A proposal in Albany to help improve outcomes for people being treated for drug addiction makes good sense, and we see no reason it shouldn't become law.
The state Senate this week passed a measure that would require treatment providers to contact people on a predesignated list when a person undergoing treatment shows signs of relapsing into drug use. The idea is simple: to help prevent overdose deaths.
Federal law demands the confidentiality of medical records — and that's an important thing to protect — but what this legislation would do is allow the sharing of information with people that a patient has already given the OK to contact. With a patient's prior consent, treatment providers would be free to call family and friends to share their concerns about a patient.
Successful treatment for addiction is a long process, and many people fail to kick the habit on their first try. Experts say that failed drug screenings and missed counseling appointments are among the most prominent signs that a person is relapsing, so it's important to help them get back on track as soon as possible. Trusted family members and friends can help make that happen.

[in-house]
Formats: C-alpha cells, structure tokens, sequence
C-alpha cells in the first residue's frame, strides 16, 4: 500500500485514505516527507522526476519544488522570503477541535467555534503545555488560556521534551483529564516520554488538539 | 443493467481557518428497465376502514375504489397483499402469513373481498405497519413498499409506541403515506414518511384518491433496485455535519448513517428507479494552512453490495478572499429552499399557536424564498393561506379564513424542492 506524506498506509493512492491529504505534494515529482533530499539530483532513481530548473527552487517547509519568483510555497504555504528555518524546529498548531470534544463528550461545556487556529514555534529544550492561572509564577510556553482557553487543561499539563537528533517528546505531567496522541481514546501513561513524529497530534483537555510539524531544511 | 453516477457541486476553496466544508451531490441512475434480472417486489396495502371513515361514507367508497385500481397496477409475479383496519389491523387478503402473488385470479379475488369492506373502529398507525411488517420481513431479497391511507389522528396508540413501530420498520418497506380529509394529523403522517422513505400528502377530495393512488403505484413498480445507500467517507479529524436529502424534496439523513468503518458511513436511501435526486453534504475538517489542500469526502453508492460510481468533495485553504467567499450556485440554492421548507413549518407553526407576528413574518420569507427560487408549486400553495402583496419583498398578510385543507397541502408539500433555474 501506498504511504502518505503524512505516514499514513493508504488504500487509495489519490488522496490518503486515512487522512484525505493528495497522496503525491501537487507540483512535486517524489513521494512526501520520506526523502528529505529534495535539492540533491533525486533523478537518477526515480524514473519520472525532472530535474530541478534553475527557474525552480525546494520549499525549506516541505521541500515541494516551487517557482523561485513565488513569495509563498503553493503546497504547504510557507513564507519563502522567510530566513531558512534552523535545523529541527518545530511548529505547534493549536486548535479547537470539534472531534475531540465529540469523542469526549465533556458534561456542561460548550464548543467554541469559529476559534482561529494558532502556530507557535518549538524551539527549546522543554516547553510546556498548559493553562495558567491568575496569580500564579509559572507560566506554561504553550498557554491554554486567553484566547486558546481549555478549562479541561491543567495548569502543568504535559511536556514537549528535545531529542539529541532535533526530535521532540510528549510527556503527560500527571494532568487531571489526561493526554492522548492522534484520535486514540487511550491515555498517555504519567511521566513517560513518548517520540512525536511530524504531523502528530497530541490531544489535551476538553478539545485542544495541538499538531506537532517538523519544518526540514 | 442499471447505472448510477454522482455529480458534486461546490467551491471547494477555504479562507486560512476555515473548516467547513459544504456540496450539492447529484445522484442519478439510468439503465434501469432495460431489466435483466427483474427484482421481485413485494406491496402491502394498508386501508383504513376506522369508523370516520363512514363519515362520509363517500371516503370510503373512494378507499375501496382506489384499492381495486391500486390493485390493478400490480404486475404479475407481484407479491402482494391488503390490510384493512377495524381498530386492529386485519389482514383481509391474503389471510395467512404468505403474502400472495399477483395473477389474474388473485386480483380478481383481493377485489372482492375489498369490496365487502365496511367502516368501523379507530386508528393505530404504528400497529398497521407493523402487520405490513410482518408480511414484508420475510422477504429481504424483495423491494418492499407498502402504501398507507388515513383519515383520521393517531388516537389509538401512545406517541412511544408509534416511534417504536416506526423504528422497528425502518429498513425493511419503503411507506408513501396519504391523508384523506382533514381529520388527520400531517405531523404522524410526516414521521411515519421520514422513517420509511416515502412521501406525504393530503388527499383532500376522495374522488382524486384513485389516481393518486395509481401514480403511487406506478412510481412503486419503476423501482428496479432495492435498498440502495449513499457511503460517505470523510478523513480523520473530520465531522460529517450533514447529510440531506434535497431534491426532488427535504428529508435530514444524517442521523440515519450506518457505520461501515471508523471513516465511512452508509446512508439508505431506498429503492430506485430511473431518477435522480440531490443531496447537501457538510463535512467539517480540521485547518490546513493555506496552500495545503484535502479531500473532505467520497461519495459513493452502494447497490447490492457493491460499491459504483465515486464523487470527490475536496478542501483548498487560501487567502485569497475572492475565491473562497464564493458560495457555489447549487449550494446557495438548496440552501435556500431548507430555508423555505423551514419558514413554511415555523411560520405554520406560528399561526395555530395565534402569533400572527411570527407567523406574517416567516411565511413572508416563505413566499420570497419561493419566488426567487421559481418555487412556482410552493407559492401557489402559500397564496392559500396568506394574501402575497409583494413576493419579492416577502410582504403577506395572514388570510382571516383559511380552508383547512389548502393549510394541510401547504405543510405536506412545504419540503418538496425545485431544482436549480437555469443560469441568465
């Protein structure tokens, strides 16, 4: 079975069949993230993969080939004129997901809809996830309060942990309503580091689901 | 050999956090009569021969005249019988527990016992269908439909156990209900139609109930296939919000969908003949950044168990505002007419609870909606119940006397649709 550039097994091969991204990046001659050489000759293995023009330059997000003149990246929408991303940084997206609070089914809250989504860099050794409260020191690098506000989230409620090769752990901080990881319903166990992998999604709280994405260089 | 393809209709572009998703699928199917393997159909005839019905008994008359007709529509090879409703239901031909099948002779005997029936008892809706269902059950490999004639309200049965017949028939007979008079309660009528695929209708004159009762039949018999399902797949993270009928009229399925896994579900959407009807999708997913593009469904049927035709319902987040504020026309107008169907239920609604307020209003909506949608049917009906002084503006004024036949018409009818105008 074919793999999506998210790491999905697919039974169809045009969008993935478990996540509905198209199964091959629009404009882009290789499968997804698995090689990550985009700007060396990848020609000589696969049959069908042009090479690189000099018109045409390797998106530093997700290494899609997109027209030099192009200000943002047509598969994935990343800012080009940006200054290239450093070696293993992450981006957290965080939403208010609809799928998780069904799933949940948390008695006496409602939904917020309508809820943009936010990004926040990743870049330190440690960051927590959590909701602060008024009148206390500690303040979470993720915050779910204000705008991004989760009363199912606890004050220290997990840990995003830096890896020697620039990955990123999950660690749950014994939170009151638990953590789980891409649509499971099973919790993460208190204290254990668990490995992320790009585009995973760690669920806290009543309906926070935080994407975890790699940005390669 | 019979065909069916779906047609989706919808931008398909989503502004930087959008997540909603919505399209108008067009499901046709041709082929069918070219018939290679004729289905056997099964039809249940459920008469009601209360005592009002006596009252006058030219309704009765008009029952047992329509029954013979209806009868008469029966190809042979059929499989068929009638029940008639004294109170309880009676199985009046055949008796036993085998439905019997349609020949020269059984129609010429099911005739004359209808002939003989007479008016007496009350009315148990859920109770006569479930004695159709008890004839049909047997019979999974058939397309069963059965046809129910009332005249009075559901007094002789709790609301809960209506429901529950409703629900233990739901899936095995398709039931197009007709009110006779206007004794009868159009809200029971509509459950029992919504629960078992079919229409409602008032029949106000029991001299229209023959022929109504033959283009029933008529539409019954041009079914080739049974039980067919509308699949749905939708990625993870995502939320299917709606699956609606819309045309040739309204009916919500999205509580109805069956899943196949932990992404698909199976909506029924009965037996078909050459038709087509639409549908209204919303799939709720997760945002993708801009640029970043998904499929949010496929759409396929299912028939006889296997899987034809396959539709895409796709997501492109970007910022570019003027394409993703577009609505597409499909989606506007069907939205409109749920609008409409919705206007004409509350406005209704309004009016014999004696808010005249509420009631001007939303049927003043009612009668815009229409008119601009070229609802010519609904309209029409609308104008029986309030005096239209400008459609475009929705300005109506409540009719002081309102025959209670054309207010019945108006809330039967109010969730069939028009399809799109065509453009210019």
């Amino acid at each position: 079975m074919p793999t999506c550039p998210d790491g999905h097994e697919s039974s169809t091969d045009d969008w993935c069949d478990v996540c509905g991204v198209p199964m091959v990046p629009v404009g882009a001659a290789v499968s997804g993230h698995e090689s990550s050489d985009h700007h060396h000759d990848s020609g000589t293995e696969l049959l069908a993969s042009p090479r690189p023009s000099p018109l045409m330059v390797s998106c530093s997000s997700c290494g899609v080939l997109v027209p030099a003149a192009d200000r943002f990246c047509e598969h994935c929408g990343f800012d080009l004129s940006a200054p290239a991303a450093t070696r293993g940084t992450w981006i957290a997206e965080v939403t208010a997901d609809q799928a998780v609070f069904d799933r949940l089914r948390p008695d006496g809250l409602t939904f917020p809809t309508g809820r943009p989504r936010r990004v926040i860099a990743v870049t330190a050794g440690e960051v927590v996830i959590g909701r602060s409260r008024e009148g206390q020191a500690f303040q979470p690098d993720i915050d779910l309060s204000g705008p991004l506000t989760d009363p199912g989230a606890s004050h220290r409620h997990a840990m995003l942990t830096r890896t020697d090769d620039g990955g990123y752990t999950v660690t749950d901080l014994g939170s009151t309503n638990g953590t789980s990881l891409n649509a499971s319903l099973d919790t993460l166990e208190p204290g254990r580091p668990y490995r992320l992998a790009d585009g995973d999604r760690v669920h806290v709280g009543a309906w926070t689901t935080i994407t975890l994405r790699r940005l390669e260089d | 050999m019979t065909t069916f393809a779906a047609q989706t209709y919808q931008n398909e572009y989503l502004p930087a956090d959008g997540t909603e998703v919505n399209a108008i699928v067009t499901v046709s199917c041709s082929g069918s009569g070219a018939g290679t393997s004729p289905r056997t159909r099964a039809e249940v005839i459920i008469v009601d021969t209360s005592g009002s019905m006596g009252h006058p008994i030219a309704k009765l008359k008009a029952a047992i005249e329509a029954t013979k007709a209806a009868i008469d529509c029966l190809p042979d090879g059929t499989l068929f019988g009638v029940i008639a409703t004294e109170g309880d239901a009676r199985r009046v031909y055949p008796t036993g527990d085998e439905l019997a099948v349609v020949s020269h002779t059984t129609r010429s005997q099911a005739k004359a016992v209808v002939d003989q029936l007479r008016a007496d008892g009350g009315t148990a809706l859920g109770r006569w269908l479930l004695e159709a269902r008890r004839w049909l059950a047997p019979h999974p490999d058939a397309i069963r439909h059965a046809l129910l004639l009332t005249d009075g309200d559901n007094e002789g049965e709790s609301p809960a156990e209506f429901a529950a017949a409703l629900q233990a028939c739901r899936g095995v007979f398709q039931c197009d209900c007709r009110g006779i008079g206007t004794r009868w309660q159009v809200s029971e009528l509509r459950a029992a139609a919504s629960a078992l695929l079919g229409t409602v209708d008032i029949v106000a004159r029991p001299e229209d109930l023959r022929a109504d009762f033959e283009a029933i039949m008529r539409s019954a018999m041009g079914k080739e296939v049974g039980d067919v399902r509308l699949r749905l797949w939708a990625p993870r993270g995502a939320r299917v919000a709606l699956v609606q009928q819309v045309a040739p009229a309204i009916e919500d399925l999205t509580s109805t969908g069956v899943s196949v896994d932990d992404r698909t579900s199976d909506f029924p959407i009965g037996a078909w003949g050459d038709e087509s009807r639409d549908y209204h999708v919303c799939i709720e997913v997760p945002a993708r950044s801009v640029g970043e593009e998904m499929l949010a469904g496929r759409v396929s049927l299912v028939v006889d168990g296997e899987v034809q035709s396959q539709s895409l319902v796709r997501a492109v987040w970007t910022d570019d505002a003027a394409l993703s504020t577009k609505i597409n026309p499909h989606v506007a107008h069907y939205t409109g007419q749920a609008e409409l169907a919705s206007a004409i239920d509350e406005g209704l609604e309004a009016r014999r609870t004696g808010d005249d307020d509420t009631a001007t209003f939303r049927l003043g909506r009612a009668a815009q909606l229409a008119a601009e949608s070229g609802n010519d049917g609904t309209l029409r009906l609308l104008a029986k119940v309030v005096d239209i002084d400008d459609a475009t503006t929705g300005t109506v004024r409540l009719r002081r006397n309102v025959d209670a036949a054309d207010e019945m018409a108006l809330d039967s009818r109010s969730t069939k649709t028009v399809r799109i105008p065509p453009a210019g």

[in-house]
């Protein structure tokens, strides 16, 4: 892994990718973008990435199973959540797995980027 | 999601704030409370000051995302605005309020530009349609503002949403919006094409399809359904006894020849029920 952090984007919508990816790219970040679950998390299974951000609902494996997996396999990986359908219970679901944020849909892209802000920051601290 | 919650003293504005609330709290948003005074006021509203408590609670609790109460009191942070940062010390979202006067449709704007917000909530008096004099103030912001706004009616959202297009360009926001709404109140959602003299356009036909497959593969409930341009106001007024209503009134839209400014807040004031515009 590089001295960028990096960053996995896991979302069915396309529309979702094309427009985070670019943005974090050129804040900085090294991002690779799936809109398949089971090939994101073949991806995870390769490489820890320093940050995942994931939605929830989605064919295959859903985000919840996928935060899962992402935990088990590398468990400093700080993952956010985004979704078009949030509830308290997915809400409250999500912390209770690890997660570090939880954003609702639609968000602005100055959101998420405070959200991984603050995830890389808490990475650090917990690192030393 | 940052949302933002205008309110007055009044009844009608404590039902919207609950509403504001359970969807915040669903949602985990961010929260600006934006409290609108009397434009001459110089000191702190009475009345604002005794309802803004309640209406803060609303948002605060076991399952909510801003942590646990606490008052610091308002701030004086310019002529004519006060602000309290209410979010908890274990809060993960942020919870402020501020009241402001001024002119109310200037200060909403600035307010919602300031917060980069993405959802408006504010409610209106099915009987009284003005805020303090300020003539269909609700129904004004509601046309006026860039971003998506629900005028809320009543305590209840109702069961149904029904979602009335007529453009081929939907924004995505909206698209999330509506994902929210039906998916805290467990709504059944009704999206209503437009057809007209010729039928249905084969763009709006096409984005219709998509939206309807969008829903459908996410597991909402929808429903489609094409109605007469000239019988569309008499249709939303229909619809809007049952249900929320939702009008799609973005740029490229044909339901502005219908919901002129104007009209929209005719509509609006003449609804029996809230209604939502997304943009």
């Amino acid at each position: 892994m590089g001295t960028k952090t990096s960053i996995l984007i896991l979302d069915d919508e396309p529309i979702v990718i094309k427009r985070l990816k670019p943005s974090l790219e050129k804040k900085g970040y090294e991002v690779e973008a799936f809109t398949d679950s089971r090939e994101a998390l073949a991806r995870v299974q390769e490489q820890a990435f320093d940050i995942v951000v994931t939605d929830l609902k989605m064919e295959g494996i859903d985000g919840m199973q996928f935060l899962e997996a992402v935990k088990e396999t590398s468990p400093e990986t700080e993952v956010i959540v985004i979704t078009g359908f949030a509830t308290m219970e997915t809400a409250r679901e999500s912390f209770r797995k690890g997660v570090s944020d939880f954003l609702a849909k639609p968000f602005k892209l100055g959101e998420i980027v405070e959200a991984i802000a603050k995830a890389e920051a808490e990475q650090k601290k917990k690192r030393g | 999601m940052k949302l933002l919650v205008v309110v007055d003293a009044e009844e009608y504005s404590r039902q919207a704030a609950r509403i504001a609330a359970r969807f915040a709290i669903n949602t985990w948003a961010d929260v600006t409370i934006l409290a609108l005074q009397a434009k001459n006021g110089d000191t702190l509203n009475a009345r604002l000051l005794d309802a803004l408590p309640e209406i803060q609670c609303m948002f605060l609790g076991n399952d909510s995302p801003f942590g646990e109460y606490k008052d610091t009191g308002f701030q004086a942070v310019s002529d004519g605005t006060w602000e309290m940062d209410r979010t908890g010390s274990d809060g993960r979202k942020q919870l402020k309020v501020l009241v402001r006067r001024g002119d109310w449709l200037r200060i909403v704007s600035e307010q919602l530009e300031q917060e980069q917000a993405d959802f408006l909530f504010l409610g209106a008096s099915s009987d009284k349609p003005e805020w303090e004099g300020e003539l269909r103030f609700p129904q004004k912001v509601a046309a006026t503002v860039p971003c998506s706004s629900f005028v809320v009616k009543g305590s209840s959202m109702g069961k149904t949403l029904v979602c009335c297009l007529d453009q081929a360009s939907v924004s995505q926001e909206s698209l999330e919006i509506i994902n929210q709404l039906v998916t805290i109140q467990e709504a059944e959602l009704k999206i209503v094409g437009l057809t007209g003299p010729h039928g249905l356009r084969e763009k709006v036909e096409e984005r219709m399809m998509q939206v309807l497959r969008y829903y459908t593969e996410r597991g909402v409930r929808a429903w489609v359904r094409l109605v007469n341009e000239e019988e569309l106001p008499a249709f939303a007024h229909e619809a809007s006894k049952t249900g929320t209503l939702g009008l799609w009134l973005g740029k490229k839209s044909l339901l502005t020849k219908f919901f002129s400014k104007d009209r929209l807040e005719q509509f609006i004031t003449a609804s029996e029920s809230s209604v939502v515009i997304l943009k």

The details of the legislation will have to be carefully written so that this proposal doesn't come with any unintended negative consequences. The state needs to make sure that the rules are crystal clear that patients won't be obligated to participate in the call list program. Care needs to be taken to not discourage people from seeking help out of a fear that their right to privacy might be violated.
A support network can help achieve positive outcomes, and we believe that addiction treatment providers should be encouraging people to involve their family and friends as they undergo treatment. The addition of a predesignated contact list to the drug treatment process has the potential to be a lifesaver.
The Citizen editorial board includes interim publisher Thomas Salvo, executive editor Jeremy Boyer and managing editor Mike Dowd.